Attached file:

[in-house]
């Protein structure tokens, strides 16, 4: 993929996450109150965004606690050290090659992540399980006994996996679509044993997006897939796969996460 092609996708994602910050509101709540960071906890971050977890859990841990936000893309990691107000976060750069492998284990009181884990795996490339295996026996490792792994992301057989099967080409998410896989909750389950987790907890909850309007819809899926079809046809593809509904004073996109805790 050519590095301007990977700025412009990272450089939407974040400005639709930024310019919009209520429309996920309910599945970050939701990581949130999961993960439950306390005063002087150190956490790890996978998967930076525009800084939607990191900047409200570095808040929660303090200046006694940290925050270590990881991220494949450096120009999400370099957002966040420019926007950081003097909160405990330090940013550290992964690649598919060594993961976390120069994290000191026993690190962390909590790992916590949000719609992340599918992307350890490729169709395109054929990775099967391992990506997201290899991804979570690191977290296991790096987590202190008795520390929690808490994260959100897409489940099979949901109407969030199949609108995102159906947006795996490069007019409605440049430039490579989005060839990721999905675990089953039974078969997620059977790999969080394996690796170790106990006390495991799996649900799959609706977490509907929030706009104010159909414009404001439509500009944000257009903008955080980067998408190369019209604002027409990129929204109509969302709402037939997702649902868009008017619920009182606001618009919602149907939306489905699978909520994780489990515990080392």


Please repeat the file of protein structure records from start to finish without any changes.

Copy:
[in-house]
């Protein structure tokens, strides 16, 4: 993929996450109150965004606690050290090659992540399980006994996996679509044993997006897939796969996460 092609996708994602910050509101709540960071906890971050977890859990841990936000893309990691107000976060750069492998284990009181884990795996490339295996026996490792792994992301057989099967080409998410896989909750389950987790907890909850309007819809899926079809046809593809509904004073996109805790 050519590095301007990977700025412009990272450089939407974040400005639709930024310019919009209520429309996920309910599945970050939701990581949130999961993960439950306390005063002087150190956490790890996978998967930076525009800084939607990191900047409200570095808040929660303090200046006694940290925050270590990881991220494949450096120009999400370099957002966040420019926007950081003097909160405990330090940013550290992964690649598919060594993961976390120069994290000191026993690190962390909590790992916590949000719609992340599918992307350890490729169709395109054929990775099967391992990506997201290899991804979570690191977290296991790096987590202190008795520390929690808490994260959100897409489940099979949901109407969030199949609108995102159906947006795996490069007019409605440049430039490579989005060839990721999905675990089953039974078969997620059977790999969080394996690796170790106990006390495991799996649900799959609706977490509907929030706009104010159909414009404001439509500009944000257009903008955080980067998408190369019209604002027409990129929204109509969302709402037939997702649902868009008017619920009182606001618009919602149907939306489905699978909520994780489990515990080392």